Very few non-musical DCOMs can reach greatness. Think about it. Only about half of the Halloweentown movies are truly great. After that you’re looking at names like Cadet Kelly, Wendy Wu: Homecoming Warrior, and Get a Clue. Sure, all of those movies are fantastic, but when you think DCOM, you think High School Musical, or The Cheetah Girls, or Camp Rock. This tells us that music, although not a requirement, definitely helps you propel up the list of DCOMs. And boy oh boy, does Lemonade Mouth have some bangers.

Evidenced by its peak position of number four on U.S. Billboard 200 charts, the 10-song soundtrack is amazing. It has powerhouse songs (“Breakthrough” and “Living On a High Wire”), heart-wrenchingly beautiful songs (“Somebody” and “More Than a Band”), and songs for your workout playlist (“And the Crowd Goes” and “Don’t Ya Wish U Were Us”). Among all of these fantastic demonstrations, two songs stand above the rest: “She’s So Gone” has been deemed a feminist anthem — and that doesn’t even begin to cover it. It chronicles a character’s journey from living for others to living for herself — and actress Scott absolutely crushes it. The other song “Determinate” is a song for the revolution. Which revolution, you ask? Literally any of them. Oh, and Hicks is a better rapper than your favorite rapper. Argue with yourself.

The Scholastic Setting

DCOMs have taken place in almost every setting imaginable. Space? Zenon: Girl of the 21st Century did it. The beach? Teen Beach Movie and Teen Beach Movie 2 exist and are incredible. In my life I’ve seen more DCOMs set in Vermont (one, Johnny Tsunami) than I’ve met people from Vermont (zero).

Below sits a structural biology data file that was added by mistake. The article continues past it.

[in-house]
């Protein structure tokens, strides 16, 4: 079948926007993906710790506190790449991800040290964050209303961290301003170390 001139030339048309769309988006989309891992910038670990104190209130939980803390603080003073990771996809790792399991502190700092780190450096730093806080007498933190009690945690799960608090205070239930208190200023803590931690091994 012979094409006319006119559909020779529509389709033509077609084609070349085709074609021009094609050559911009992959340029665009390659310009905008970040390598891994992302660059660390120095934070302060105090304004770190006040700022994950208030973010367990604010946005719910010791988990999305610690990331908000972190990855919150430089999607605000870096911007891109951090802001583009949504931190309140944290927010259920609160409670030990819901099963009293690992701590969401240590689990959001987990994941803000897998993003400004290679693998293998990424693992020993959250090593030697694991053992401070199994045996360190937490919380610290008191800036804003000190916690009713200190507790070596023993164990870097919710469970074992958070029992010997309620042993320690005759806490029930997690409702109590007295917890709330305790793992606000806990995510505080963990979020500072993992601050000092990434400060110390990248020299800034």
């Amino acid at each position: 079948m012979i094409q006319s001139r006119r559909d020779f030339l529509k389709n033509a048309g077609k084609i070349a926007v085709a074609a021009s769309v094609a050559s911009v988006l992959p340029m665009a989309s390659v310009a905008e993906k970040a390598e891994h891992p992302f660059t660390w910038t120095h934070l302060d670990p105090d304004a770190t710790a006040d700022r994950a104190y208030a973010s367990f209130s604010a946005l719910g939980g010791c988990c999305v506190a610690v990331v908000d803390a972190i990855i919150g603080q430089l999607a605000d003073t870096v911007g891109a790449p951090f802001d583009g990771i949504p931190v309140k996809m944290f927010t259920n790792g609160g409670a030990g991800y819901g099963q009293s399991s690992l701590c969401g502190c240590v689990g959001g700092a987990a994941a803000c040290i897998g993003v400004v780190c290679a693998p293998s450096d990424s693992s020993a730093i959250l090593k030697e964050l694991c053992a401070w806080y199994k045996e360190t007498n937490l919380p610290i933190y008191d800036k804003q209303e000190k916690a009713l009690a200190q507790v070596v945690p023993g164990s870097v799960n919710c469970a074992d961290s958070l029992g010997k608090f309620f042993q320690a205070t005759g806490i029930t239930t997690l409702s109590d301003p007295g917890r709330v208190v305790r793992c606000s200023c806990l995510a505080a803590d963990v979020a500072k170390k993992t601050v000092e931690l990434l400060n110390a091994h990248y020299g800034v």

So setting in a DCOM is flexible. But setting a DCOM in an educational setting almost guarantees a hit.

High School Musical, Halloweentown High, Cadet Kelly, Avalon High, Full-Court Miracle, and more were all set in a school. So naturally, for Lemonade Mouth to be a fundamentally perfect DCOM, it would have to be set in a school. And it is.

The Motherly Message

Above all else, Disney is a family-friendly company. As a result, DCOMs are often built around a message, or a lesson, or some value that it wishes to instill in the children who watch it. Lemonade Mouth’s message is clear: Be who you want to be, challenge injustice whenever it arises, and have fun while doing it. I’m not a parent, but I feel safe in saying that these may be some of the most important lessons to learn as a kid. And millions learned them from Lemonade Mouth.

There are other common DCOM tropes Lemonade Mouth leans heavily on, like absent and/or dead mothers, fathers who just don’t understand until the last act of the film, and the surprising and out-of-place dramatic turn. All of these factors considered, plus the overall rewatchability of the film, lead to one inescapable conclusion: While Lemonade Mouth may not be the greatest or the most impactful DCOM of all time, it is, however, the best DCOM at being a DCOM. That fact alone is enough to warrant a lasting legacy for this sweet and sour piece of nostalgia.